This week I’ve written about how to increase life expectancy of those with bipolar disorder being 9.2 years less than the U.S. national average. I touched on what you can do to close that gap. Having BP can be a daily struggle just to perform “normal” activities. The last thing I want to hear is despite overcoming obstacles my entire life that the end result is to die too early. The likely reasons for the shorter life are::
Greater Risk of Chronic Disease
Lack of Medical Care
Today I will cover the lack of medical care and what steps we can take to overcome all these challenges.
There are two primary factors that affect our medical care. The first is that few people in the public mental health care system are receiving high quality health care. The second being individuals with bipolar disorder are more likely to ignore early symptoms of illnesses.
In 2011, Thomas Insel, Director of the National Institute of Mental Health, stated
The unavoidable fact is that we will not improve overall longevity or contain health care costs in this nation without addressing the needs of the nearly 5 percent of Americans with serious mental illness.
We need better strategies for dealing with this urgent public health issue and we need to ensure that whether these strategies are collaborative care for depression or an innovative medical home for those with serious mental illness, we implement these interventions where the need is greatest.
I’ve shared numerous times my difficulty in receiving proper medical and physical care. I was homeless at one point and tried many times to get help from the Los Angeles County health care system only to be turned away because I was “too high functioning.” In other words, I wasn’t sick enough. One clinic, in particular, told me to come back when my symptoms get worse and maybe then I could be helped. As a result, I spent many hours in county hospital waiting rooms knowing I could not be turned away. Of course, the cost to have been accepted in a clinic would have been less expensive and less of a burden than going to the emergency room.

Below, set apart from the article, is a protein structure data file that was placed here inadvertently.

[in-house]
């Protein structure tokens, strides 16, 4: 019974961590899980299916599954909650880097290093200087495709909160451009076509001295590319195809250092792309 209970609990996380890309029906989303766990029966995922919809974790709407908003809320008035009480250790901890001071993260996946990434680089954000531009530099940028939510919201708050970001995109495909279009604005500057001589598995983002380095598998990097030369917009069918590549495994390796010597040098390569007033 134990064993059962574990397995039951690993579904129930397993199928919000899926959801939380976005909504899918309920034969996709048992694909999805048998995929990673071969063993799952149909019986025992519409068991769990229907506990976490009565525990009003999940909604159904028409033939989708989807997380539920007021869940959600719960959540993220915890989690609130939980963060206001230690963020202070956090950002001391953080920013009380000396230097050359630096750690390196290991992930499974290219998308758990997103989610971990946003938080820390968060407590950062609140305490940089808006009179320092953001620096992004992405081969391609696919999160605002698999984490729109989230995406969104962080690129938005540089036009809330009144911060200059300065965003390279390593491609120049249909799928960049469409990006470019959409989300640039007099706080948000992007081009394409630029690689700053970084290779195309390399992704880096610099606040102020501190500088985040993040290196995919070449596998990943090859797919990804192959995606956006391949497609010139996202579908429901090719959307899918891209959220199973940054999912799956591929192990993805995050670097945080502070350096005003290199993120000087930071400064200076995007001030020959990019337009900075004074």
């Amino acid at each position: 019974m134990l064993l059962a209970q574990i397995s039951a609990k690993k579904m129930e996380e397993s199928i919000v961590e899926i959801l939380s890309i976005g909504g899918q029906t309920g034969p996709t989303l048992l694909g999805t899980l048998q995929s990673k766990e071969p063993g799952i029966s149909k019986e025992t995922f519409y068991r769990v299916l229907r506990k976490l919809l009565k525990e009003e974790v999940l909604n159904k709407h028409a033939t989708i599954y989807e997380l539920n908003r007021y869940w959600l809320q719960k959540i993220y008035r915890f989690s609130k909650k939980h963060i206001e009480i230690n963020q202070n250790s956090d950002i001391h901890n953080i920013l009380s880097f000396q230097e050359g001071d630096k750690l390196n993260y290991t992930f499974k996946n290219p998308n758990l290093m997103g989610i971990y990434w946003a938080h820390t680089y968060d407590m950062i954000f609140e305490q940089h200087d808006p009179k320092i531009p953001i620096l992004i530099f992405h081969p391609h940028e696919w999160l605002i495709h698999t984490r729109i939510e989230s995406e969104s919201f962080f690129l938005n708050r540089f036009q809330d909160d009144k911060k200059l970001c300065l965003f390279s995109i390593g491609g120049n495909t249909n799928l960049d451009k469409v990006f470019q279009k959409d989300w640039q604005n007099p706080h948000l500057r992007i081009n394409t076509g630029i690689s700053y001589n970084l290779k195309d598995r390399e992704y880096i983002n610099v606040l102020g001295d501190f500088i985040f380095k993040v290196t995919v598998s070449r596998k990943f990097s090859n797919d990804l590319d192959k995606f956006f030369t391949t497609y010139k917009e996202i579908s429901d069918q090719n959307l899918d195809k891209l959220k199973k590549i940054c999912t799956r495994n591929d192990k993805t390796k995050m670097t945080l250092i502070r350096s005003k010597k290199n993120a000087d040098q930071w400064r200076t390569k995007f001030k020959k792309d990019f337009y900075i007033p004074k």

Reducing the suicide rate, and alleviating ineffective health care systems would increase the average life expectancy, however, the greatest impact would be for patients to seek help when needed. That’s right, it’s up to you.
A Stanford University study found that bipolar patients are at greater risk of dying from heart disease, chronic obstructive pulmonary disorder, the flu and pneumonia because they ignore the symptoms. The good news is that,
Bipolar patients who were aware that they had those physical illnesses, however, had death rates similar to people who were not bipolar, according to the researchers, who suggested “that timely medical diagnosis and treatment may effectively reduce mortality among bipolar disorder patients to approach that of the general population.
In other words, we can’t let the challenges of our healthcare system allow us to ignore signals from our bodies telling us that everything is not ok. Getting the help we need when we need it brings our life expectancy up to levels near the national average.
Increase Life Expectancy
In conclusion, If you want to increase life expectancy, it’s all up to you. It’s far from easy, but it’s in your hands if you want to increase your chances of living a longer and healthier life. You will need to work exceptionally hard to overcome the obstacles before you.
If you are suicidal, reach out to friends, family members and physicians to get you in a safe place both mentally and physically.
Stop slowly killing yourself with tobacco, alcohol, or drug use.
Get regular physicals and see a doctor when your body is telling you something is wrong, even if it entails long hours waiting in emergency rooms.
Breaking habits are hard and going to a doctor is a pain in the ass, but I plan to be an old man sitting for many healthy years in front of a checker board. I hope that you will be sitting across from me.